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Target, Walmart close stores early, MPD secures downtown, stores board windows
walmart board
The Manteca Wal-Mart closed early on Monday afternoon and crews started placing stacks of pallets across the entrance after civil unrest in neighboring counties prompted the store to act out an abundance of caution. Pallets completely blocked entrances an hour after the photo was taken.

South County law enforcement is at full manpower in the event civil unrest in the Bay Area that led to widespread looting, fires, and vandalism flows east across the Altamont Pass after a number of hard hit communities imposed curfews.

Small scale looting has already occurred in Stockton where a Walmart was hit as well as stores at Weberstown Mall on Pacific Avenue after the shopping complex had been closed early and secured.

Manteca Police Monday took the extraordinary step of closing the downtown district from 8 p.m. to 5 a.m. today. Yosemite Avenue was closed between Willow Avenue and Grant Street while Main Street was shuttered from Moffat Boulevard to Center Street. Police officers were posted in downtown during the nine hour closure.

“Our downtown businesses have been out of business for a long time,” noted Manteca Police Lt. Stephen Schluer. “They were considered non-essential (due to the COVID-19 pandemic). “We want to protect their assets because they can’t afford to lose any more.”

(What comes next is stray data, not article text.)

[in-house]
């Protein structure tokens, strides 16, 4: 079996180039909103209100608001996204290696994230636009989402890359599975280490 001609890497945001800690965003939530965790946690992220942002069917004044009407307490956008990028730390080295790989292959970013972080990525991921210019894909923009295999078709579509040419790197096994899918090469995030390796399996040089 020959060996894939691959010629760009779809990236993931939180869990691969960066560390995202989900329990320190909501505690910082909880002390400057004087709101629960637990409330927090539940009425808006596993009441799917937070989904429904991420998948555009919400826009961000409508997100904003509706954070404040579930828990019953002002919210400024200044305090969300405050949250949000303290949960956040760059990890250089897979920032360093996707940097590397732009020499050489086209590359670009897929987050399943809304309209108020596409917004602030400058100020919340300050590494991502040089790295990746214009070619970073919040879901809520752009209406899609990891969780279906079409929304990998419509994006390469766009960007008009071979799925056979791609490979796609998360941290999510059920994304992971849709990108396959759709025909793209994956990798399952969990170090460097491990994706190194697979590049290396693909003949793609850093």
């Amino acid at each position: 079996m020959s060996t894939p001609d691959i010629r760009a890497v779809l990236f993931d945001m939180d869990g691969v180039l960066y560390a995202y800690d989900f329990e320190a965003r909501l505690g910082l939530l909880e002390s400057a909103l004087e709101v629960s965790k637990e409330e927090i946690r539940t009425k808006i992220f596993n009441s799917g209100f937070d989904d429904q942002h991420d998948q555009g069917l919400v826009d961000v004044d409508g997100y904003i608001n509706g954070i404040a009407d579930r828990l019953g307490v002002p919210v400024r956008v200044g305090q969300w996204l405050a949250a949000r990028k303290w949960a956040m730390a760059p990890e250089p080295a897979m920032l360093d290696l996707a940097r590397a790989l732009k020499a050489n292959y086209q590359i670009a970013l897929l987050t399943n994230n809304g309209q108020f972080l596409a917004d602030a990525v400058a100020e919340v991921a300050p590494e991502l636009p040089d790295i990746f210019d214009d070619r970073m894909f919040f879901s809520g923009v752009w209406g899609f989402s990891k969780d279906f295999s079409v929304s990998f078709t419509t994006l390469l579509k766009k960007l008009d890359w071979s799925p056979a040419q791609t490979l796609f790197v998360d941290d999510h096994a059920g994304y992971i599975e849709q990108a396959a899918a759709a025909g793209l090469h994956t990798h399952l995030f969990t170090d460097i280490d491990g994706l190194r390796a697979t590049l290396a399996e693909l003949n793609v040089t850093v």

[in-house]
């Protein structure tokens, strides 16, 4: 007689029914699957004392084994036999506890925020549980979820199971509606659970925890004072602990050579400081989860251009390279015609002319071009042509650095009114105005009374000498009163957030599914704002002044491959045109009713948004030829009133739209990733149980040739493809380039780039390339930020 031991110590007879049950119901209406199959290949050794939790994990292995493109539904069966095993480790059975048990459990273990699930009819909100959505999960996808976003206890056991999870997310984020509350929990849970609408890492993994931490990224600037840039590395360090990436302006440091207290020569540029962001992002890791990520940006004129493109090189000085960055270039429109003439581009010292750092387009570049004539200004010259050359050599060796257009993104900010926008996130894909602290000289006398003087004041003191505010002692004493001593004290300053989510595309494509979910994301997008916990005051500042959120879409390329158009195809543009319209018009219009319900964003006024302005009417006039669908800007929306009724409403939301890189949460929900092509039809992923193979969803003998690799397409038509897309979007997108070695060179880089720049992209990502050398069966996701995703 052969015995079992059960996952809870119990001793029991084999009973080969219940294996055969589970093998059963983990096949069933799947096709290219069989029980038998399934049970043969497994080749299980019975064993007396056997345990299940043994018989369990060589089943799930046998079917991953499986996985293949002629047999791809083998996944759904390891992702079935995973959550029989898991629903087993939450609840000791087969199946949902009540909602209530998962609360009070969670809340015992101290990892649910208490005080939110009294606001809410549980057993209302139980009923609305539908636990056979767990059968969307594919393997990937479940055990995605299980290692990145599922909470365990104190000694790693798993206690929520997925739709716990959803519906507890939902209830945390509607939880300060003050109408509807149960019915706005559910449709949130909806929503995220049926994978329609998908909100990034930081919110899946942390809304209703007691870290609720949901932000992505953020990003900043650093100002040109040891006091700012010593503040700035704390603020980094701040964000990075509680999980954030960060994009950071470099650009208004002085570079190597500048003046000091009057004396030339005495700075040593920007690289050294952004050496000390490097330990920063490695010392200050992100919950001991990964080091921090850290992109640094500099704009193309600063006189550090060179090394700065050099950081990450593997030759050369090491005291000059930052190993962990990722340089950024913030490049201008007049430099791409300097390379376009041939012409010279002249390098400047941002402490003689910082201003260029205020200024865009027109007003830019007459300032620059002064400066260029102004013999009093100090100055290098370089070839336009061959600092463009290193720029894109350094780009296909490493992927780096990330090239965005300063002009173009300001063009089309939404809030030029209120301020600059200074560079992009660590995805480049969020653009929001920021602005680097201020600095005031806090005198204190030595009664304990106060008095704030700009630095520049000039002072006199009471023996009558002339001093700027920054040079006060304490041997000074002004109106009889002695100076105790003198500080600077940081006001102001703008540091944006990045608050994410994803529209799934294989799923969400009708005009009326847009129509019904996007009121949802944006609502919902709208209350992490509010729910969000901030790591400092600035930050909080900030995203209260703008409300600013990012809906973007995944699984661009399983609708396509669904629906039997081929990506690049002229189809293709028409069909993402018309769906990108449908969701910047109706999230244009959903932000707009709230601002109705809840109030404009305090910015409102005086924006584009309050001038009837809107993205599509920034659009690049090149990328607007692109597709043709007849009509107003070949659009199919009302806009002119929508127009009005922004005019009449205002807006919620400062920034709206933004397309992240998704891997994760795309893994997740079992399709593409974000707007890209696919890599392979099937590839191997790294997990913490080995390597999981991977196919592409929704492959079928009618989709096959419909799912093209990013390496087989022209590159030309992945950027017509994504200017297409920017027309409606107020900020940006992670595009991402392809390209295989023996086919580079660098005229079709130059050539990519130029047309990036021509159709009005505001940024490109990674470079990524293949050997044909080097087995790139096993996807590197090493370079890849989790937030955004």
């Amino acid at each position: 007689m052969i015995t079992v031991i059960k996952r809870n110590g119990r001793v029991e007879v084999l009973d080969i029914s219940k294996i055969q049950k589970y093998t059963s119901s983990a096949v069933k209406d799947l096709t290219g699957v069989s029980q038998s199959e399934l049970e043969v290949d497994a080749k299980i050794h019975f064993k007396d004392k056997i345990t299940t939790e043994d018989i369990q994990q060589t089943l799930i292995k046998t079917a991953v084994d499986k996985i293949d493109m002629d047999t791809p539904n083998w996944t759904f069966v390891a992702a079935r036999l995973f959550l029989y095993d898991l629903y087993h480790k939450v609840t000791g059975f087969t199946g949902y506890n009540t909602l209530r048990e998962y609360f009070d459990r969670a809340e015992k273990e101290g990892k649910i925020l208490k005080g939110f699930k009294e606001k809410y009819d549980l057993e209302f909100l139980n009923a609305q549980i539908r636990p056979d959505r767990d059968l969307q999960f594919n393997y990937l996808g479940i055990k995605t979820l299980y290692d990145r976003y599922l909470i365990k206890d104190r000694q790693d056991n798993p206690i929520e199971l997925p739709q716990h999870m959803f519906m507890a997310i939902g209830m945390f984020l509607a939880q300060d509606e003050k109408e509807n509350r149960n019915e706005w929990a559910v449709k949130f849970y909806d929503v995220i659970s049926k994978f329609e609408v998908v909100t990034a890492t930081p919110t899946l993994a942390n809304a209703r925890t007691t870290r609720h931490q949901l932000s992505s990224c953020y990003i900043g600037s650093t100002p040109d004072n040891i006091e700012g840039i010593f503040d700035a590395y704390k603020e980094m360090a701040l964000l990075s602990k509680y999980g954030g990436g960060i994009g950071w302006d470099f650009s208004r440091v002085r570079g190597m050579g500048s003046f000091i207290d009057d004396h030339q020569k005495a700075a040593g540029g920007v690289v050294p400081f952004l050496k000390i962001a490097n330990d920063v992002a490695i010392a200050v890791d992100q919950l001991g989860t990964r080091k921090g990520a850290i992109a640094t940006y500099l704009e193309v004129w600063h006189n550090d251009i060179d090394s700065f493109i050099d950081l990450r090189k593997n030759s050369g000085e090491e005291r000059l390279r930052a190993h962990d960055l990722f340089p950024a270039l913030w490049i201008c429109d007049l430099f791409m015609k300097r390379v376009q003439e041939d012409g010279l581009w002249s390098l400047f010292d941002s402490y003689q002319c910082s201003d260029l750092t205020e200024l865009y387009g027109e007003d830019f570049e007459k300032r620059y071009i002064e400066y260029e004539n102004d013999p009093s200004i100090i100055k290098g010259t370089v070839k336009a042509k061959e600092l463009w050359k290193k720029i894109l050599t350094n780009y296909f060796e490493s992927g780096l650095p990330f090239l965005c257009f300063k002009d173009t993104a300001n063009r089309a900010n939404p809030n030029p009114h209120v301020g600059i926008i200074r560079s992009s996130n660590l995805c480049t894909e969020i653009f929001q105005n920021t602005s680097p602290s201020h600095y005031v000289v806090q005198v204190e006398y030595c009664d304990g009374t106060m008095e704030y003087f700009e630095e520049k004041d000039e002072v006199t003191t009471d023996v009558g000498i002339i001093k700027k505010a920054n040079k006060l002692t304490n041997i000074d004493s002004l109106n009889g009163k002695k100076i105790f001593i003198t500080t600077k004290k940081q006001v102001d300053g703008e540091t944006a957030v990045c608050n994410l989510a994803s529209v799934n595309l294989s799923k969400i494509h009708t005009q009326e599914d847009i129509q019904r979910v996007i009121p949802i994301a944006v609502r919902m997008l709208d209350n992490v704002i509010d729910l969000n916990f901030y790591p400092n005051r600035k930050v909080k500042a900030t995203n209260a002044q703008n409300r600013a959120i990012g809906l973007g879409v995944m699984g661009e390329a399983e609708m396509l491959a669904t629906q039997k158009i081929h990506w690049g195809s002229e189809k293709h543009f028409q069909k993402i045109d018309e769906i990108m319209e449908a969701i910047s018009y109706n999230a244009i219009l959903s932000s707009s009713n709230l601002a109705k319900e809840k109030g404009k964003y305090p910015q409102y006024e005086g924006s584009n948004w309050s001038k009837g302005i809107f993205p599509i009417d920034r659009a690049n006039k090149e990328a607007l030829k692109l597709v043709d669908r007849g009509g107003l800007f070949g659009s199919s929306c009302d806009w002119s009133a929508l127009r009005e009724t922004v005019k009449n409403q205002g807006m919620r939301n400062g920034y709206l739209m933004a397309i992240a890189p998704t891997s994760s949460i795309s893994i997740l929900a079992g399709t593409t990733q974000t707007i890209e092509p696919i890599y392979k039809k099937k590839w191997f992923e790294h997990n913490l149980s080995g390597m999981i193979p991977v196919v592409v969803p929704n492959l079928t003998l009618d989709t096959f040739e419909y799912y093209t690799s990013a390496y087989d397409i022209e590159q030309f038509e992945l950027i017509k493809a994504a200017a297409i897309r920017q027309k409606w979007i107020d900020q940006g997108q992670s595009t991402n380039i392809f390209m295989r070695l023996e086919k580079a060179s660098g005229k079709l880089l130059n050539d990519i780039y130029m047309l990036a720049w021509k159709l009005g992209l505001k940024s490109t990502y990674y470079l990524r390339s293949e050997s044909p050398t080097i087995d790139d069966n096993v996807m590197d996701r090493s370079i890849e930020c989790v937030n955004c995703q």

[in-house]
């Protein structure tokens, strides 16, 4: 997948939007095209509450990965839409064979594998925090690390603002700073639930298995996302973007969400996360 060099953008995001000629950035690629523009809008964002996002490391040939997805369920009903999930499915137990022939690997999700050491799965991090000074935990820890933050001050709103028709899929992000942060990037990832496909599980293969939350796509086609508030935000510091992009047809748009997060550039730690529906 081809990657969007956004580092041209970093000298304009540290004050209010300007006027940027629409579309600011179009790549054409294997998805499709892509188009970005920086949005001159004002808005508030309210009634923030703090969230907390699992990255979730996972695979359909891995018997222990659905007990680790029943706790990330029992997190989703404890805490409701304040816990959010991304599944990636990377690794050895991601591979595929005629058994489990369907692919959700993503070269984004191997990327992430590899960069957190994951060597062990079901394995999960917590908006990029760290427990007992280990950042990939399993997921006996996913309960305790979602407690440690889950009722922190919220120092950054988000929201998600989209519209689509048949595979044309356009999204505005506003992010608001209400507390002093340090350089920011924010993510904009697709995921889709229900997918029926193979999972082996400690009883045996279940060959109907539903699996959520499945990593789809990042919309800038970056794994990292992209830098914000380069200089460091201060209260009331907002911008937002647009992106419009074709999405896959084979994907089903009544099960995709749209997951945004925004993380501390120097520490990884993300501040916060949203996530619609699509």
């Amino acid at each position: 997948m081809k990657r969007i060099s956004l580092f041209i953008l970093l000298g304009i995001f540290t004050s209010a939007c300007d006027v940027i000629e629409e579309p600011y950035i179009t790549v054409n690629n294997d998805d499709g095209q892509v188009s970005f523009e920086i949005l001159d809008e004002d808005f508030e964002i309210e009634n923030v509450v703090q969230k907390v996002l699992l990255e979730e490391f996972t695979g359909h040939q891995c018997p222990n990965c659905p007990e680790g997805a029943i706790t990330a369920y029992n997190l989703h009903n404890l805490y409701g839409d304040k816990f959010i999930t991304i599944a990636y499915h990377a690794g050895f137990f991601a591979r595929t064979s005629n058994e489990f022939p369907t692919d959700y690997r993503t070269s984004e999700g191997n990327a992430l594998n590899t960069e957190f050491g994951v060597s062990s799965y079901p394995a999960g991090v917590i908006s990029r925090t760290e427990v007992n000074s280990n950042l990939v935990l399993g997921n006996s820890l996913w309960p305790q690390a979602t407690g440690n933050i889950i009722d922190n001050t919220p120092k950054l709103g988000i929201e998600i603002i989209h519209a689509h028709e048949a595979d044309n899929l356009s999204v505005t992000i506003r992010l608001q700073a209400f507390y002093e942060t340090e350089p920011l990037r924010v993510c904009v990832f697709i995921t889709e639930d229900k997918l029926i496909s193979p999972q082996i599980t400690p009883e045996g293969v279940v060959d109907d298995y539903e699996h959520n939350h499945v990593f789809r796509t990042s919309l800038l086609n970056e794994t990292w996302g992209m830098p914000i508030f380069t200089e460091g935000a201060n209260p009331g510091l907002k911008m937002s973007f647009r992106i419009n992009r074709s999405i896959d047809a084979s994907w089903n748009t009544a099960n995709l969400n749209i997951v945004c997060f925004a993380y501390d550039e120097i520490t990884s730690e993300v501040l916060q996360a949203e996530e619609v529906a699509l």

The decision came on the heels of Walmart and Target closing early in the afternoon Monday. The corporate level decision was made due to issues both firms are experiencing at stores in the Bay Area.

Walmart at last report planned to open their Manteca store at 7 a.m. today. Target has not provided any details on their hours of operation today.

Several businesses boarded up their windows Monday as a precaution.

In Tracy on Monday the West Valley Mall was closed at 1 p.m. Tracy Police officers and mall security officers could be seen on the mall’s roof.

As the demonstrations against the killing of George Floyd in Minneapolis that are breaking out in major metropolitan areas across the country continue to spread and California are hijacked by looters, vandals, and anarchists, local agencies are prepared to respond if and when a response becomes necessary – monitoring the situation in neighboring communities like Stockton and Modesto and in the Bay Area where peaceful demonstrations have given way into violent looting that has drawn sharp criticism from politicians and community leaders alike.

Out of an abundance of caution, both Walmart and Target in Manteca closed early on Monday after the Walmart in San Leandro was looted and set on fire. Other major shopping centers were also targeted around the Bay Area.

According to Schluer, the police routinely practice training for civil unrest. A department response team has already been deployed to Stockton to help quell violent encounters and is prepared to help protect local lives and property.

But even on a more basic level, Schluer said that Manteca officers also routinely go through training to help build public confidence in procedural justice and work to erode the “us versus them” mentality with the people they are sworn to protect.